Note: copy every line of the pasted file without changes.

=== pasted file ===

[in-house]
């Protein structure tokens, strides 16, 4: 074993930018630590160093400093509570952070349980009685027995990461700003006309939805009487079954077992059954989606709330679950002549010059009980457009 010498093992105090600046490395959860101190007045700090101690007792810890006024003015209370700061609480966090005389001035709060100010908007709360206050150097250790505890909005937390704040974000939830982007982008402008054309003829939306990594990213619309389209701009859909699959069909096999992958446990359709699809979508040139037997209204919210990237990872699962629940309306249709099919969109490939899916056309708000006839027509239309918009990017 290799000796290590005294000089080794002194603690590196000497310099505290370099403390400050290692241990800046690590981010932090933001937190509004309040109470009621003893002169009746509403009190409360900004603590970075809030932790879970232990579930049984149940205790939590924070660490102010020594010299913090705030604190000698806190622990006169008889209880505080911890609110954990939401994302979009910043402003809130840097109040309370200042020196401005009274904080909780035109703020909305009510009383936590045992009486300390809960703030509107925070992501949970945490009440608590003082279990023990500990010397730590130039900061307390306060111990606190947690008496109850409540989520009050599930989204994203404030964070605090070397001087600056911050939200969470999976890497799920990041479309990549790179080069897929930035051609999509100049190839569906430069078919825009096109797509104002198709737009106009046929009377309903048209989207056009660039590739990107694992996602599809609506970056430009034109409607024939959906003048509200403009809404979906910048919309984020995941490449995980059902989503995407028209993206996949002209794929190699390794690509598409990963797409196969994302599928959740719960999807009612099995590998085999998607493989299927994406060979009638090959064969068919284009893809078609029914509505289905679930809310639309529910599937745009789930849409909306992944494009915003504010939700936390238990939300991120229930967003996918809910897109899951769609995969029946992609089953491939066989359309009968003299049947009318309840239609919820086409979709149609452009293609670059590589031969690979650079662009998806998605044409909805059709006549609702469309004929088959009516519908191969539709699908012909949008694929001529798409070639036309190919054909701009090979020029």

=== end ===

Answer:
[in-house]
């Protein structure tokens, strides 16, 4: 074993930018630590160093400093509570952070349980009685027995990461700003006309939805009487079954077992059954989606709330679950002549010059009980457009 010498093992105090600046490395959860101190007045700090101690007792810890006024003015209370700061609480966090005389001035709060100010908007709360206050150097250790505890909005937390704040974000939830982007982008402008054309003829939306990594990213619309389209701009859909699959069909096999992958446990359709699809979508040139037997209204919210990237990872699962629940309306249709099919969109490939899916056309708000006839027509239309918009990017 290799000796290590005294000089080794002194603690590196000497310099505290370099403390400050290692241990800046690590981010932090933001937190509004309040109470009621003893002169009746509403009190409360900004603590970075809030932790879970232990579930049984149940205790939590924070660490102010020594010299913090705030604190000698806190622990006169008889209880505080911890609110954990939401994302979009910043402003809130840097109040309370200042020196401005009274904080909780035109703020909305009510009383936590045992009486300390809960703030509107925070992501949970945490009440608590003082279990023990500990010397730590130039900061307390306060111990606190947690008496109850409540989520009050599930989204994203404030964070605090070397001087600056911050939200969470999976890497799920990041479309990549790179080069897929930035051609999509100049190839569906430069078919825009096109797509104002198709737009106009046929009377309903048209989207056009660039590739990107694992996602599809609506970056430009034109409607024939959906003048509200403009809404979906910048919309984020995941490449995980059902989503995407028209993206996949002209794929190699390794690509598409990963797409196969994302599928959740719960999807009612099995590998085999998607493989299927994406060979009638090959064969068919284009893809078609029914509505289905679930809310639309529910599937745009789930849409909306992944494009915003504010939700936390238990939300991120229930967003996918809910897109899951769609995969029946992609089953491939066989359309009968003299049947009318309840239609919820086409979709149609452009293609670059590589031969690979650079662009998806998605044409909805059709006549609702469309004929088959009516519908191969539709699908012909949008694929001529798409070639036309190919054909701009090979020029």